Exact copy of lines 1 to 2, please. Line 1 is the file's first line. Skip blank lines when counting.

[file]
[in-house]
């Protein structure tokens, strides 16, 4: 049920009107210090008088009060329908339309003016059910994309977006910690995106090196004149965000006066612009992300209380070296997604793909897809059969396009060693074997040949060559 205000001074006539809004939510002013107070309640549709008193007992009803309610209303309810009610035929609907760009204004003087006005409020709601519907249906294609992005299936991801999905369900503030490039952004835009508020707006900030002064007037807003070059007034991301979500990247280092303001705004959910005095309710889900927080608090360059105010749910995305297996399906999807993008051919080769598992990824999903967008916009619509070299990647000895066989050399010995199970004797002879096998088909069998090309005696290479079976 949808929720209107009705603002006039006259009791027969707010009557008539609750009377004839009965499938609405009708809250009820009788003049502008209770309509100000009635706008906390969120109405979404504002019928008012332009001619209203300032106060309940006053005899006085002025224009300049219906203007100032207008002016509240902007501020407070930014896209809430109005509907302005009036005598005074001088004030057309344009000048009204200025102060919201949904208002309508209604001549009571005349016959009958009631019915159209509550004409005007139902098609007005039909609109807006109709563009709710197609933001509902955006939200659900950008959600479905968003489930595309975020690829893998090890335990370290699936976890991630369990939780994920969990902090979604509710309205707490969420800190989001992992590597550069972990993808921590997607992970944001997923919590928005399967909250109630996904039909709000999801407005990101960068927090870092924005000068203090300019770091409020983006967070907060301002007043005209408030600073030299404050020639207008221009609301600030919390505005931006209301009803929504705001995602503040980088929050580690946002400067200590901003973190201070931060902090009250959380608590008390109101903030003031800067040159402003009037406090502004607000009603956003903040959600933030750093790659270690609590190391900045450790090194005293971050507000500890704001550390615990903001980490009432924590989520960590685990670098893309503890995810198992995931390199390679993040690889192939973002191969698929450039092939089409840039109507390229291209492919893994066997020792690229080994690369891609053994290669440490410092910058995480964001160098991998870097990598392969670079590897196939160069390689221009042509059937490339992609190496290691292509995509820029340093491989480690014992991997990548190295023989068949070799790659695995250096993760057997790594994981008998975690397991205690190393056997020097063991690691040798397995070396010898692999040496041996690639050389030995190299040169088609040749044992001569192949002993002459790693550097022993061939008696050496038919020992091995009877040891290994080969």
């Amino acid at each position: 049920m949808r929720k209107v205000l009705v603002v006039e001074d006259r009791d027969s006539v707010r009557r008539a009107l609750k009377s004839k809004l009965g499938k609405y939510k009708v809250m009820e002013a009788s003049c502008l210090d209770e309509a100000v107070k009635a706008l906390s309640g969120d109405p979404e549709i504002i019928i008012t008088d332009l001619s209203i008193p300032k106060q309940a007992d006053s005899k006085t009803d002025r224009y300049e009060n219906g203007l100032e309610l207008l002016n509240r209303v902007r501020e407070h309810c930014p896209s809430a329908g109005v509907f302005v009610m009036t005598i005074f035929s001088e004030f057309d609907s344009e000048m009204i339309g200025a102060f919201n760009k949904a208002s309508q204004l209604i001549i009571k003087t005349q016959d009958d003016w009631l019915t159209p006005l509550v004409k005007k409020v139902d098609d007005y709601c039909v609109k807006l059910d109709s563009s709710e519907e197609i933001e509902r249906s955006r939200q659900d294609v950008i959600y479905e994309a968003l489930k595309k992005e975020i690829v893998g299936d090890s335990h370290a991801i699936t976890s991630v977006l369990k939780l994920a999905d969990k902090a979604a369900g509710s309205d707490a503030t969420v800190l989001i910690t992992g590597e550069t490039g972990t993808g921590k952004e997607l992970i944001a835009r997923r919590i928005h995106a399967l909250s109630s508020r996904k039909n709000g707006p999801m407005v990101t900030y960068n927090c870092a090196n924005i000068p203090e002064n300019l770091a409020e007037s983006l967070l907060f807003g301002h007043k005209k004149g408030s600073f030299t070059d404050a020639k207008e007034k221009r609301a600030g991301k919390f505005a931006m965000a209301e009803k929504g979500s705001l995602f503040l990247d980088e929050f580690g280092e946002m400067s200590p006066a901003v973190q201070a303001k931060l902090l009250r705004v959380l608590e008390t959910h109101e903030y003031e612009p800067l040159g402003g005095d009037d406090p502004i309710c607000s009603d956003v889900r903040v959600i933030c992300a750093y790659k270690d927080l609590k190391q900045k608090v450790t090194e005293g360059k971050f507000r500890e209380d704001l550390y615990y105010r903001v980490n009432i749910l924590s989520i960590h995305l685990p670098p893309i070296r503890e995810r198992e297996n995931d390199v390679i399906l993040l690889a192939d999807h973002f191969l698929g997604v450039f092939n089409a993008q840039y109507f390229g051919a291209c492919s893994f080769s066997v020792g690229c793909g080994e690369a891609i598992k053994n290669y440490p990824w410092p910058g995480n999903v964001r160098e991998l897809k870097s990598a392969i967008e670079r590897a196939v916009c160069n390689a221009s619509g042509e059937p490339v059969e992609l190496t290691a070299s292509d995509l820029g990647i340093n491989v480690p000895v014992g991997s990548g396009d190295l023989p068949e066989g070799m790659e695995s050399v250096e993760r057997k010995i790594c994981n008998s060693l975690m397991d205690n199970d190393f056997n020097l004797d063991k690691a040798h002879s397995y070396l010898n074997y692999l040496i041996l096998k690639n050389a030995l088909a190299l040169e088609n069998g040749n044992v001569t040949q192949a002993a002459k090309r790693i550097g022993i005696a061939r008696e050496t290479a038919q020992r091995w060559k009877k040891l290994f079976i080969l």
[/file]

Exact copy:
[in-house]
């Protein structure tokens, strides 16, 4: 049920009107210090008088009060329908339309003016059910994309977006910690995106090196004149965000006066612009992300209380070296997604793909897809059969396009060693074997040949060559 205000001074006539809004939510002013107070309640549709008193007992009803309610209303309810009610035929609907760009204004003087006005409020709601519907249906294609992005299936991801999905369900503030490039952004835009508020707006900030002064007037807003070059007034991301979500990247280092303001705004959910005095309710889900927080608090360059105010749910995305297996399906999807993008051919080769598992990824999903967008916009619509070299990647000895066989050399010995199970004797002879096998088909069998090309005696290479079976 949808929720209107009705603002006039006259009791027969707010009557008539609750009377004839009965499938609405009708809250009820009788003049502008209770309509100000009635706008906390969120109405979404504002019928008012332009001619209203300032106060309940006053005899006085002025224009300049219906203007100032207008002016509240902007501020407070930014896209809430109005509907302005009036005598005074001088004030057309344009000048009204200025102060919201949904208002309508209604001549009571005349016959009958009631019915159209509550004409005007139902098609007005039909609109807006109709563009709710197609933001509902955006939200659900950008959600479905968003489930595309975020690829893998090890335990370290699936976890991630369990939780994920969990902090979604509710309205707490969420800190989001992992590597550069972990993808921590997607992970944001997923919590928005399967909250109630996904039909709000999801407005990101960068927090870092924005000068203090300019770091409020983006967070907060301002007043005209408030600073030299404050020639207008221009609301600030919390505005931006209301009803929504705001995602503040980088929050580690946002400067200590901003973190201070931060902090009250959380608590008390109101903030003031800067040159402003009037406090502004607000009603956003903040959600933030750093790659270690609590190391900045450790090194005293971050507000500890704001550390615990903001980490009432924590989520960590685990670098893309503890995810198992995931390199390679993040690889192939973002191969698929450039092939089409840039109507390229291209492919893994066997020792690229080994690369891609053994290669440490410092910058995480964001160098991998870097990598392969670079590897196939160069390689221009042509059937490339992609190496290691292509995509820029340093491989480690014992991997990548190295023989068949070799790659695995250096993760057997790594994981008998975690397991205690190393056997020097063991690691040798397995070396010898692999040496041996690639050389030995190299040169088609040749044992001569192949002993002459790693550097022993061939008696050496038919020992091995009877040891290994080969």